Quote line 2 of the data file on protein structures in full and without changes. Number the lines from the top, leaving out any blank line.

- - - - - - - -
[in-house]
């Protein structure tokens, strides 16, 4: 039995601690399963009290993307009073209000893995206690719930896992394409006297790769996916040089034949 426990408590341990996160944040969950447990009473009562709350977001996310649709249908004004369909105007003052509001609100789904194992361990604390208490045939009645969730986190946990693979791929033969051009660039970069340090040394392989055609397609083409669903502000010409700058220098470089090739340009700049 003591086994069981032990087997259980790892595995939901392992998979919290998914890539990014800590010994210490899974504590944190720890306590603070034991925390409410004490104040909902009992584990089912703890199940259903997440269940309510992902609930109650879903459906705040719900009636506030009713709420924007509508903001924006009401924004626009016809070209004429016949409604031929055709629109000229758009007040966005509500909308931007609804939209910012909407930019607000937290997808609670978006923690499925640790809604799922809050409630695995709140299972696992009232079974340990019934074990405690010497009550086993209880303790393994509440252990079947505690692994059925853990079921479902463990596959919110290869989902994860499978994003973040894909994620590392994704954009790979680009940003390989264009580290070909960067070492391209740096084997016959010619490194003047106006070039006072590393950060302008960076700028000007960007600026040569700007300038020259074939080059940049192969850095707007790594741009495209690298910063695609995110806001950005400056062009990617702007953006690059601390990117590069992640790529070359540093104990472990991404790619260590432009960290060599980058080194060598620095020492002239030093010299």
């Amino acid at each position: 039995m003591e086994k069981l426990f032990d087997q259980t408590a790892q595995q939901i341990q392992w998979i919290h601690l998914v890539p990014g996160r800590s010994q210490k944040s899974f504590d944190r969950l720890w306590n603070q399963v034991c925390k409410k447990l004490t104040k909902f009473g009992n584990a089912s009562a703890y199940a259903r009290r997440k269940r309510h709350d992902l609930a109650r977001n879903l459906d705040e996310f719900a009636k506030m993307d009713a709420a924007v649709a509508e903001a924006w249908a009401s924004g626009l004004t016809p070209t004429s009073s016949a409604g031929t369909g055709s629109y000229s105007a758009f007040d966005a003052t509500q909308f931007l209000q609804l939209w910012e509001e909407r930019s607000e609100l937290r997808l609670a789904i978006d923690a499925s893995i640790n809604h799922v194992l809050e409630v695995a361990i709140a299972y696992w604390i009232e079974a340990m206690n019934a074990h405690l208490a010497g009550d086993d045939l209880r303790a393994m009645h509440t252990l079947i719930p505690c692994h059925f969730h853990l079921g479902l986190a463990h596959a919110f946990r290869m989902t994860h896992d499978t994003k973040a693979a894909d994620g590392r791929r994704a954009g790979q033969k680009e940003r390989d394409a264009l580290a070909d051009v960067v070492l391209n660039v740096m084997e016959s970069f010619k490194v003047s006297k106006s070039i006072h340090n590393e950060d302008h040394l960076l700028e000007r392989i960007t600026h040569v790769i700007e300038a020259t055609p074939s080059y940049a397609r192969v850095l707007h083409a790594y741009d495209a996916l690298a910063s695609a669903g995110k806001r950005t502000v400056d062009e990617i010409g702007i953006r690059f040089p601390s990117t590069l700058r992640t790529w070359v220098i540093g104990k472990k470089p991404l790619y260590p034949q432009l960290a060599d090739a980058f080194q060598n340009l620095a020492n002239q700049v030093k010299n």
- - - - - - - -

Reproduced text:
């Protein structure tokens, strides 16, 4: 039995601690399963009290993307009073209000893995206690719930896992394409006297790769996916040089034949 426990408590341990996160944040969950447990009473009562709350977001996310649709249908004004369909105007003052509001609100789904194992361990604390208490045939009645969730986190946990693979791929033969051009660039970069340090040394392989055609397609083409669903502000010409700058220098470089090739340009700049 003591086994069981032990087997259980790892595995939901392992998979919290998914890539990014800590010994210490899974504590944190720890306590603070034991925390409410004490104040909902009992584990089912703890199940259903997440269940309510992902609930109650879903459906705040719900009636506030009713709420924007509508903001924006009401924004626009016809070209004429016949409604031929055709629109000229758009007040966005509500909308931007609804939209910012909407930019607000937290997808609670978006923690499925640790809604799922809050409630695995709140299972696992009232079974340990019934074990405690010497009550086993209880303790393994509440252990079947505690692994059925853990079921479902463990596959919110290869989902994860499978994003973040894909994620590392994704954009790979680009940003390989264009580290070909960067070492391209740096084997016959010619490194003047106006070039006072590393950060302008960076700028000007960007600026040569700007300038020259074939080059940049192969850095707007790594741009495209690298910063695609995110806001950005400056062009990617702007953006690059601390990117590069992640790529070359540093104990472990991404790619260590432009960290060599980058080194060598620095020492002239030093010299």